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Extra Tips for Making Apple Strudel
Even reading back the recipe now, there were a lot of tips and techniques the chef shared to help you prepare the perfect apple strudel, so if you do have chance to watch the show it will make a huge difference to how you make your strudel! Even if you don’t want to make the strudel yourself, going to watch a chef create it so quickly and flawlessly was certainly impressive – and the results were delicious! The proof of their skill and the recipe was indeed in the pudding.
Apple Strudel Show Vienna Tickets
There are options to buy your Apple Strudel Show tickets:
The Classic Package for €6: this includes the Strudel Show and a piece of apple strudel to taste. If you have a Vienna Pass, the classic package is free.
The Premium Package for €11.50: this includes the Strudel Show, a hot drink (tea, coffee or hot chocolate) or a soft drink and a large piece of apple strudel.
The above two packages can be reserved through Café Residenz by calling or emailing them +43 1 24 100 300 or simply by email [email protected] in which case they may reserve you a table at the front. Alternatively, you can turn up and wait in line. Seating is available on a first-come, first-served basis. If you are there around 10-15 minutes before the Strudel Show starts you shouldn’t have a problem getting in, but the earlier you are, the more chance you have of getting a table right at the front.
The GetYourGuide Package for €11.90: If you want to guarantee a table close to the front, I would highly recommend booking your Strudel Show Ticket through GetYourGuide, as I did. This is only possible for the Premium Package, but the delicious hot chocolate and a huge slice of apple strudel was definitely worth it. There is a €.40 cent supplement but when I arrived, I was shown to my reserved table right at the front which was lovely.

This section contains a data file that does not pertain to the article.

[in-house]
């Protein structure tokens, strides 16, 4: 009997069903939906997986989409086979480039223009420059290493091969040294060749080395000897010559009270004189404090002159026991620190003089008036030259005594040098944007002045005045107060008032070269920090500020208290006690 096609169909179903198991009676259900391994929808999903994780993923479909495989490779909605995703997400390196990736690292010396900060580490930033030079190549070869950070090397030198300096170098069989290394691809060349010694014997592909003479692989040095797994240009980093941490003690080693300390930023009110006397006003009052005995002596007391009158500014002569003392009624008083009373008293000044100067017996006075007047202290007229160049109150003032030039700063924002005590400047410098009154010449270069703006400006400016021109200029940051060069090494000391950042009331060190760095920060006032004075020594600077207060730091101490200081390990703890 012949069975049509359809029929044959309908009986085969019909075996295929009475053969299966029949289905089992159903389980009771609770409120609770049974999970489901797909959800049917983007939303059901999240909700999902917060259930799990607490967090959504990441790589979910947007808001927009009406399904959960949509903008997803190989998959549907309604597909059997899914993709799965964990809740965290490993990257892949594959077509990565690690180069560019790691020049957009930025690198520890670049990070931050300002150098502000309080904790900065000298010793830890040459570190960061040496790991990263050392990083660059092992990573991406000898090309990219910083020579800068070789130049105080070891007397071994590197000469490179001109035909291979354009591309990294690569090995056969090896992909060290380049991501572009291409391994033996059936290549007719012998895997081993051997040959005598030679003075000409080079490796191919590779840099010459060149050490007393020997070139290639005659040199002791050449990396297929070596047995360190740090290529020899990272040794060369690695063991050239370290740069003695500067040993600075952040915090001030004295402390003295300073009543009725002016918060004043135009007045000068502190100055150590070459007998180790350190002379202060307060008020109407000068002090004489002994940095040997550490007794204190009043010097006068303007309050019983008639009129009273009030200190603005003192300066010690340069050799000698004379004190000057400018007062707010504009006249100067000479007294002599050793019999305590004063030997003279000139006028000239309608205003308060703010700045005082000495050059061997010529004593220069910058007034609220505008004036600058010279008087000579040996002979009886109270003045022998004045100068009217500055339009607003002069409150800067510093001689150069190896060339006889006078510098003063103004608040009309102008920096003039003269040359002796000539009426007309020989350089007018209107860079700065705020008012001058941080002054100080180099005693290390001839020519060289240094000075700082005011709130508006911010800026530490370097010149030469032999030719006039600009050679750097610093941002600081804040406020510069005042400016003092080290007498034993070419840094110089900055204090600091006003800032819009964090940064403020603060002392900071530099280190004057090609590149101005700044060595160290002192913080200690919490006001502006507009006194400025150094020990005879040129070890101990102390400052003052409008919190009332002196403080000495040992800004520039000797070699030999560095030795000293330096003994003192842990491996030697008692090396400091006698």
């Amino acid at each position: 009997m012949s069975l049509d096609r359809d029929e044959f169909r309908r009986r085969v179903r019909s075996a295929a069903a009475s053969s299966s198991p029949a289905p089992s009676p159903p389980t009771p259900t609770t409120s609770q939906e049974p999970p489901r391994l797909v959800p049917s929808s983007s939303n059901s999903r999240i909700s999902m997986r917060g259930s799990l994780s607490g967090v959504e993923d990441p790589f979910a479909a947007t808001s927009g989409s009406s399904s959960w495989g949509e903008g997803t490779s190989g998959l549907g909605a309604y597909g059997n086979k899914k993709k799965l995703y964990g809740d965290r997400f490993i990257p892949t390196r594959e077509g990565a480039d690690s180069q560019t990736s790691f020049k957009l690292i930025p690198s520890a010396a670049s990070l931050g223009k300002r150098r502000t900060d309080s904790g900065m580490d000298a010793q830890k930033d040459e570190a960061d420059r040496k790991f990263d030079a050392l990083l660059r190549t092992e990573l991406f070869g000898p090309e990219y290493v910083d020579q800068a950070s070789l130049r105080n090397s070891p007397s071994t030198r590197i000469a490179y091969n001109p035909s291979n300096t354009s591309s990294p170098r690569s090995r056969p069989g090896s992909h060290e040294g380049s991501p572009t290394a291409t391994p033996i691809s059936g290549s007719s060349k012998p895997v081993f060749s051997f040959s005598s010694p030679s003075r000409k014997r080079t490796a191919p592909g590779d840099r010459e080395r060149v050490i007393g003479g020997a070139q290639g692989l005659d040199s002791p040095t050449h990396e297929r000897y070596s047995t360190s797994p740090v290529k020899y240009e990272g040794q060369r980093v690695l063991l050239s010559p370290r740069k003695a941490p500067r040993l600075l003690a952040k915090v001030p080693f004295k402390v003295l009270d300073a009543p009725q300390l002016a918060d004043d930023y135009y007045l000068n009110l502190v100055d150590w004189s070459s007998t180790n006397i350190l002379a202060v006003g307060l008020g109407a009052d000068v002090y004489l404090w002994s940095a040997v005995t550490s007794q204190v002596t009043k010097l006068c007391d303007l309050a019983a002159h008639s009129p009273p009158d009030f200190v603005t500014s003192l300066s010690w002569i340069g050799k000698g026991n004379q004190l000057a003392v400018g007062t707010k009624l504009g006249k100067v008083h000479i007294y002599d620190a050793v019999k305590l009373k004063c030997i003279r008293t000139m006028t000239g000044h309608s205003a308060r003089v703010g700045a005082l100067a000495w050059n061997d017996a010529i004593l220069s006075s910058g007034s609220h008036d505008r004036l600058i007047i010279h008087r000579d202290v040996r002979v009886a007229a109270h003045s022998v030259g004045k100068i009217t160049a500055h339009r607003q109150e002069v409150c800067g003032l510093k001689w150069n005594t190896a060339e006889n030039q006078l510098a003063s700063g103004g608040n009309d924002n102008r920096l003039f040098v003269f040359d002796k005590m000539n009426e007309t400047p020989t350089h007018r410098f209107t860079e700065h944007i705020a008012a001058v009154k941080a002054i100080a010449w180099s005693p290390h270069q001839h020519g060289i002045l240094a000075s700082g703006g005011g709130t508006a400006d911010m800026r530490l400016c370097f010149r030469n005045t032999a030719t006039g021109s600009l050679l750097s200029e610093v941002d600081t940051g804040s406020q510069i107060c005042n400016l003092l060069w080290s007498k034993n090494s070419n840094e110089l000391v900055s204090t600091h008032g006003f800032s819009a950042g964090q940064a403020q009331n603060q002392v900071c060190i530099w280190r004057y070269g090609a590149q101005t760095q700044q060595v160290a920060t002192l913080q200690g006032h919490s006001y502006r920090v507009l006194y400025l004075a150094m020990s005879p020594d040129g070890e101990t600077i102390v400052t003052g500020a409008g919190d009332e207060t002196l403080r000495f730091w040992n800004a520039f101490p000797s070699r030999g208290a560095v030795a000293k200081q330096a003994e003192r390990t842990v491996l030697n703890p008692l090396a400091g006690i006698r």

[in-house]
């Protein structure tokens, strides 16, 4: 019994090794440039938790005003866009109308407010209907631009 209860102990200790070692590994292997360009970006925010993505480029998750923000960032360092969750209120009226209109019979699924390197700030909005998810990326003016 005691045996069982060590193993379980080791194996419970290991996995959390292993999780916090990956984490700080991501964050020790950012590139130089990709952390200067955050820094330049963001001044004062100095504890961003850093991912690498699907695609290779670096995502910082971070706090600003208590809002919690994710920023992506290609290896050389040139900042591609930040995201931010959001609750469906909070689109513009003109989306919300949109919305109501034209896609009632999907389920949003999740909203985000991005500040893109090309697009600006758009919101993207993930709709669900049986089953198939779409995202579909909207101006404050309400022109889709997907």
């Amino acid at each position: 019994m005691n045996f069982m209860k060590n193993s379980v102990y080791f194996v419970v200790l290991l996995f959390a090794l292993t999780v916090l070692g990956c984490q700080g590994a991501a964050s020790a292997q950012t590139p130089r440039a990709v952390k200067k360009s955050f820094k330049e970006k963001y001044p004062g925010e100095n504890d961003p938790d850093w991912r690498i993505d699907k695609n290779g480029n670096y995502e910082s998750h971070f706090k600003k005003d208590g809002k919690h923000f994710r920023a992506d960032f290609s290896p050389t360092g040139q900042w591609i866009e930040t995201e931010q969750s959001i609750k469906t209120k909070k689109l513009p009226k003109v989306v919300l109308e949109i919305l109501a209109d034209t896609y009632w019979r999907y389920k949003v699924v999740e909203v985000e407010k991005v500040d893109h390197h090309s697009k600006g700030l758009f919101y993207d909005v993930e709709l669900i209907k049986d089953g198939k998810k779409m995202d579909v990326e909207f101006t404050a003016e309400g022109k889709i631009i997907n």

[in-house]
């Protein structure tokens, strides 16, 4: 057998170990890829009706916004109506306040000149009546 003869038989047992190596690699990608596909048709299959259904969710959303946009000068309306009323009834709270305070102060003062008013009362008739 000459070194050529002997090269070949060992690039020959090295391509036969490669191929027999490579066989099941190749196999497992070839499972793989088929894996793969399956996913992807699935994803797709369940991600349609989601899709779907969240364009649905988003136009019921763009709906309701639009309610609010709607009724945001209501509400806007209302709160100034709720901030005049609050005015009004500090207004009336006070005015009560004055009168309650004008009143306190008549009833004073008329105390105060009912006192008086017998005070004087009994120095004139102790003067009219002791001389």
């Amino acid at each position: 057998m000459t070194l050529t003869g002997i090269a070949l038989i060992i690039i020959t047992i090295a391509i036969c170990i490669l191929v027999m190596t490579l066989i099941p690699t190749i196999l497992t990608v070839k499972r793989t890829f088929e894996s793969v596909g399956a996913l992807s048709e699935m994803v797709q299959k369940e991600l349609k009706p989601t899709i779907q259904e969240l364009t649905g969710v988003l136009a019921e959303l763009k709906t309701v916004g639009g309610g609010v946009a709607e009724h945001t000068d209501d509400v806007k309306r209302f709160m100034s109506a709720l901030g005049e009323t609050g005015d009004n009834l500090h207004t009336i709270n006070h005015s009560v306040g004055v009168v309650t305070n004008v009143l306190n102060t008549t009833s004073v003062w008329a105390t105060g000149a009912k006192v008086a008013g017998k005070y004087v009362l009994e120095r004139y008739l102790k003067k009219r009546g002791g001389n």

Is The Strudel Show Worth It?
Yes! I really enjoyed the Strudelshow, and although it was quite short at just 20 minutes, the chef was funny and extremely talented to whip up a delicious strudel so quickly. I am glad I booked the GetYourGuide ticket in advance so I had a great view of the show while I tucked into the tasty strudel and hot chocolate. For food lovers, it is worth the trip to the palace just for that, but of course, there is plenty more to do at the palace if you want to spend more time there, including beautiful gardens which you can visit free of charge.
Where to Stay in Vienna
The first time I visited Schönbrunn Palace was when I spent two days in Vienna as part of the #wombatsTraveller ambassador project. We stayed at wombat’s City Hostel Vienna Naschmarkt which is a fabulous option for backpackers and budget travellers, with dorm rooms and private rooms available. The hostel is right next to the Naschmarkt which is Vienna’s largest market, and a great place to get a bite to eat any time of the day. It is also close to the metro station which goes directly to Schönbrunn Palace in a few stops.
When I went back specifically for the Strudel Show at Schönbrunn Palace I was staying at the other wombat’s Hostel called The Lounge, now in my official role as #wombatsTraveller. The Lounge is close to the Westbahnhof train station, and you can easily get to Schönbrunn from here buy hopping on the tram.
Both hostels have a bar where you can meet other travellers, and an all-you-can-eat buffet breakfast for a couple of euros extra, which is well worth it to fill up for a day’s sight-seeing, as long as you leave space for your apple strudel!
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This and all the activities I enjoyed in Vienna were paid for by wombat’s Hostels as part of my #wombatsAmbassador role. This post is not sponsored by the Strudel Show in any way.Last updated: December 1, 2019